Eleven years ago, I had just turned 19, started university and found out I was pregnant. It wasn’t the easiest time, as I had to come to terms with being pregnant at a point in my life I hadn’t planned for. I left university after 3 months of starting and lived 3 hours away from Mr P, who stayed at university to finish his degree. The hardest part was feeling as though I was being judged and had ruined my life.
These were not feelings I imposed on myself. I have to say, that there were certain people who made me feel this way; at times unintentionally. Their words resonated though and for quite a while I felt ashamed. I felt that I had failed in some way and I think it was those feelings that sowed a seed which ended up growing into anxiety and depression many years later.
Coming out on the other side though, I now know I have absolutely no reason to feel ashamed and nobody has or had any right to judge me. Yes, I had a baby at a time in my life that many wouldn’t consider to be ideal by present social standards. Maybe going to university, getting a job, getting married and then having babies is seen as the correct thing to do. Everyone’s circumstances and decisions are different though, and really isn’t it more important that we do our best with what we are given and support everyone no matter what their situation is? I feel that is what I believe and have done. I had a baby at 19, I also went back to university a year later, got married to Mr P and came out with a First-Class Honours Degree. I then got a job, studied to be a teacher and earned a PGCE with Distinction. Is my life perfect? No! Would it be more perfect had I not had my eldest son? I doubt it because life is never perfect, and I have actually worked so much harder to be an amazing parent and do more with my life because of my son. The people who judged me for having my child so young, actually spurred me on so much more. I wasn’t going to be what they expected. I wasn’t going to sit back and not do something with my life because that’s what they stereotype young parents as doing.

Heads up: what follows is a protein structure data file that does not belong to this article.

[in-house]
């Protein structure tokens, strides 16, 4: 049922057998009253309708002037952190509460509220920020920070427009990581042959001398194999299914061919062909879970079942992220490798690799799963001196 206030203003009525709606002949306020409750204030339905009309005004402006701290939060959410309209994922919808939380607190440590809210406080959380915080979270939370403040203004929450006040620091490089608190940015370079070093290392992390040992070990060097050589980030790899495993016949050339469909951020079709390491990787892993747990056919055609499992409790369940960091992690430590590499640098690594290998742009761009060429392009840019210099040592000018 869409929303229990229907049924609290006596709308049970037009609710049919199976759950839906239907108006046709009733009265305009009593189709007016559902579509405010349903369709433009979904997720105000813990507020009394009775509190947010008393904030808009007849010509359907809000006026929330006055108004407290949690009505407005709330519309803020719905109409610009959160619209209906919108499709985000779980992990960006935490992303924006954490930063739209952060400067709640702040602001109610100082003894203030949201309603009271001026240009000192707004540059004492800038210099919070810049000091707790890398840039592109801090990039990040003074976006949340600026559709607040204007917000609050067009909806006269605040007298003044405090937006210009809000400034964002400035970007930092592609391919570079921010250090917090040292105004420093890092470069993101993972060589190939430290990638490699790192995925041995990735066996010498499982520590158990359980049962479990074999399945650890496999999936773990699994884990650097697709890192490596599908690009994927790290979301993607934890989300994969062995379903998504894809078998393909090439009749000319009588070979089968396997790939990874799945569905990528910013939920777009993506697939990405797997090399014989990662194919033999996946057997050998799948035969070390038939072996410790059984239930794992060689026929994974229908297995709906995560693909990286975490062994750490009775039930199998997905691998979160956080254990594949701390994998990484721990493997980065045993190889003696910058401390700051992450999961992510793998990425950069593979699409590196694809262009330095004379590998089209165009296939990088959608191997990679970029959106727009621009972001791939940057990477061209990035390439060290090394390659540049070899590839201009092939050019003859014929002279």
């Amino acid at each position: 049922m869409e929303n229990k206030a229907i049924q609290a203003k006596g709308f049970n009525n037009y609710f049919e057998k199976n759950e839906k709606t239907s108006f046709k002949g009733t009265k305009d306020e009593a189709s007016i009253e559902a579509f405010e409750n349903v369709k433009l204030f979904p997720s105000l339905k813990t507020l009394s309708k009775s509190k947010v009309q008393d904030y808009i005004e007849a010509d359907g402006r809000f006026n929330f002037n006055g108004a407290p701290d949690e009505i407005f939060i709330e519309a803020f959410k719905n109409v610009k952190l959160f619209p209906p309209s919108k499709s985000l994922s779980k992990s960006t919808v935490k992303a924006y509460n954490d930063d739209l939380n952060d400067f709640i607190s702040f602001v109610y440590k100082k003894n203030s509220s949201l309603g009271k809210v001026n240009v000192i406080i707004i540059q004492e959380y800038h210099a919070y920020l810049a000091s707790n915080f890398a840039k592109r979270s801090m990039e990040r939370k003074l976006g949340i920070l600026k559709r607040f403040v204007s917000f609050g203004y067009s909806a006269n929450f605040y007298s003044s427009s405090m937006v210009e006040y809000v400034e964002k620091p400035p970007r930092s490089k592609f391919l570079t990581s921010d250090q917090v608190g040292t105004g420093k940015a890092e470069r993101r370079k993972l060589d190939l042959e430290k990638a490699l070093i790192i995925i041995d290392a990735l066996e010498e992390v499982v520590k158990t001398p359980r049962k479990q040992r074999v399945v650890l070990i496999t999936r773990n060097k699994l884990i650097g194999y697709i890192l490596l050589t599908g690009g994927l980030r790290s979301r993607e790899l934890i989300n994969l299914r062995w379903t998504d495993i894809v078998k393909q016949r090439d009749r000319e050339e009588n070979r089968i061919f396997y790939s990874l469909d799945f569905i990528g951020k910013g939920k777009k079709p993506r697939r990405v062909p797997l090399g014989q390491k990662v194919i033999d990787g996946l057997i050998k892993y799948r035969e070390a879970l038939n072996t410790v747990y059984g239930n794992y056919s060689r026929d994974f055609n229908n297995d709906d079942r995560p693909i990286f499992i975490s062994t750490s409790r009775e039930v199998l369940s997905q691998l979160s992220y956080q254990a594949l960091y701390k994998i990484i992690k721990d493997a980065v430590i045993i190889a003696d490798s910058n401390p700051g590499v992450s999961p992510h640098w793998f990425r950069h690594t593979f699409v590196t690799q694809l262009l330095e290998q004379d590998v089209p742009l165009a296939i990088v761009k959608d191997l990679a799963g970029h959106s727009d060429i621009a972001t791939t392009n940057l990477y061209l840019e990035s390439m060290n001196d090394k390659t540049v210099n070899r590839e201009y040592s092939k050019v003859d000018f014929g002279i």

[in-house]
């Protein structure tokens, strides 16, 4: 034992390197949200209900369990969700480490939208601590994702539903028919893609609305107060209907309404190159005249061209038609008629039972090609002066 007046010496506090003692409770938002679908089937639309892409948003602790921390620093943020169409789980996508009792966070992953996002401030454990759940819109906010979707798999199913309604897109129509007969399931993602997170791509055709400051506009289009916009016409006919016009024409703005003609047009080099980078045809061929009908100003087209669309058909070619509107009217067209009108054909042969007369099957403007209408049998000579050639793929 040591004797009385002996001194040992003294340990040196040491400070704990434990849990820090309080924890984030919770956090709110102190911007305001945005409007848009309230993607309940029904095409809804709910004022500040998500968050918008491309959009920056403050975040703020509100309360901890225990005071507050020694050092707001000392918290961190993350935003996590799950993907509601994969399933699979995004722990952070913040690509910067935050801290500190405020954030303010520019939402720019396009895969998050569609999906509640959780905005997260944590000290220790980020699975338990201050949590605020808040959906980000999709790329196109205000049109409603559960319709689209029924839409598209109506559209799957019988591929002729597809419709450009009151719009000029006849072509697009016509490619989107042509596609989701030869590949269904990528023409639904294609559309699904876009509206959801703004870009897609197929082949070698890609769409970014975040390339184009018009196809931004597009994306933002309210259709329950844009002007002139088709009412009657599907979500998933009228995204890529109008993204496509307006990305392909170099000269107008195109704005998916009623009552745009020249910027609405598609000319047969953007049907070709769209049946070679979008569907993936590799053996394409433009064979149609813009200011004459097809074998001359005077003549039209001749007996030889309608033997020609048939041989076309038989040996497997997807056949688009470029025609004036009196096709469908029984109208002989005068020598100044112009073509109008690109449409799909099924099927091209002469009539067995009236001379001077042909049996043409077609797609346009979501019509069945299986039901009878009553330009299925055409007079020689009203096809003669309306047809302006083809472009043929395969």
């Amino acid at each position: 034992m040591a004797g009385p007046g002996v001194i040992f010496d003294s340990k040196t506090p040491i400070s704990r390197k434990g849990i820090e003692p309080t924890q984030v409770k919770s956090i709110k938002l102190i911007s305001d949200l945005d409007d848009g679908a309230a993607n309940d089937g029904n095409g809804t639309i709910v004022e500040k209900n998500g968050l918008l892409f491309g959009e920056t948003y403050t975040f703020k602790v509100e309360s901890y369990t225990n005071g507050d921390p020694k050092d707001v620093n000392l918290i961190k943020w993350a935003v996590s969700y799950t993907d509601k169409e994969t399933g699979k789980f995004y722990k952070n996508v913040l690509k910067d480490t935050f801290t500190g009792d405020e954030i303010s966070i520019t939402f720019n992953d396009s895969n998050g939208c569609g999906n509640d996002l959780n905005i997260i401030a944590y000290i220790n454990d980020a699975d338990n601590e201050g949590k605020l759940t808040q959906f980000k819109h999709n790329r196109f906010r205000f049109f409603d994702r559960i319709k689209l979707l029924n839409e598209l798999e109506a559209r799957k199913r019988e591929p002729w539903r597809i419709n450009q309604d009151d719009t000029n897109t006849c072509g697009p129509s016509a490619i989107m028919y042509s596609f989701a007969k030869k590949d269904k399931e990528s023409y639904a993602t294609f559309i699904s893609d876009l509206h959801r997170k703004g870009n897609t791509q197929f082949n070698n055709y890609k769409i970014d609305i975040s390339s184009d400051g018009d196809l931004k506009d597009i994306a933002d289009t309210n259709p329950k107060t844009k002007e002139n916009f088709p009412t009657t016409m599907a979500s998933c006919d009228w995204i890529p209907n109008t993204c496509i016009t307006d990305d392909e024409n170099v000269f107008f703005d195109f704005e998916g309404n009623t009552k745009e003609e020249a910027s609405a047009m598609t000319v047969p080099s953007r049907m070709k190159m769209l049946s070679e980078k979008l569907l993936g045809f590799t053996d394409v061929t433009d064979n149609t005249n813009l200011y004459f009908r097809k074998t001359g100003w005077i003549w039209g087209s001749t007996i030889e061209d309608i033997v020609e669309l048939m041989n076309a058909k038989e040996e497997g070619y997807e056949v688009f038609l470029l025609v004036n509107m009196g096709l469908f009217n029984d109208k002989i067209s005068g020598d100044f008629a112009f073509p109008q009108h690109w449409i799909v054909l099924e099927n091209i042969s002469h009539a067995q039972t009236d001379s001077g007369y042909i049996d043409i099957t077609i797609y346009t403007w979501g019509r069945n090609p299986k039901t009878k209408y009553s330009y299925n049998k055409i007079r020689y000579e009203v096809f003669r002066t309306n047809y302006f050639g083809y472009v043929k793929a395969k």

At the end of the day, whether you are young or old, being a parent is hard. Age does not and cannot indicate what kind of parent you will be. That is down to who you are as a person and your experiences and expectations of life. Therefore, no one should judge anyone for being what they consider a young mum. Especially, if they don’t know you, your circumstances or desires.
I have been very fortunate and had a lot of support from family and friends, which has enabled Mr P and me to pursue and live the life that we do with our children. All I can say is do not pre-judge anybody for when they become pregnant. Yes, there will always be those that perpetuate a stereotype, but if you look hard enough you will see that actually there are probably far more young mums that are parenting and living successfully and happily than not. I know of so many other teenage and young parents who are the exact same as me and have done everything in their power to provide the best life possible for their children and themselves.
It hasn’t been easy, but I wouldn’t change any of it for the world. If you know someone who is going through something similar to myself, please offer support and not judgement. I always believe that you should treat everyone with kindness and maybe if certain people had shown more to me during this time in my life, I would not have felt as if I had done something so terribly wrong. So, I finish by asking everyone, no matter what your views and opinions, to just spread support, love and kindness because, at the end of the day, we all need it.
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Thank you for your support.
Mrs P x x x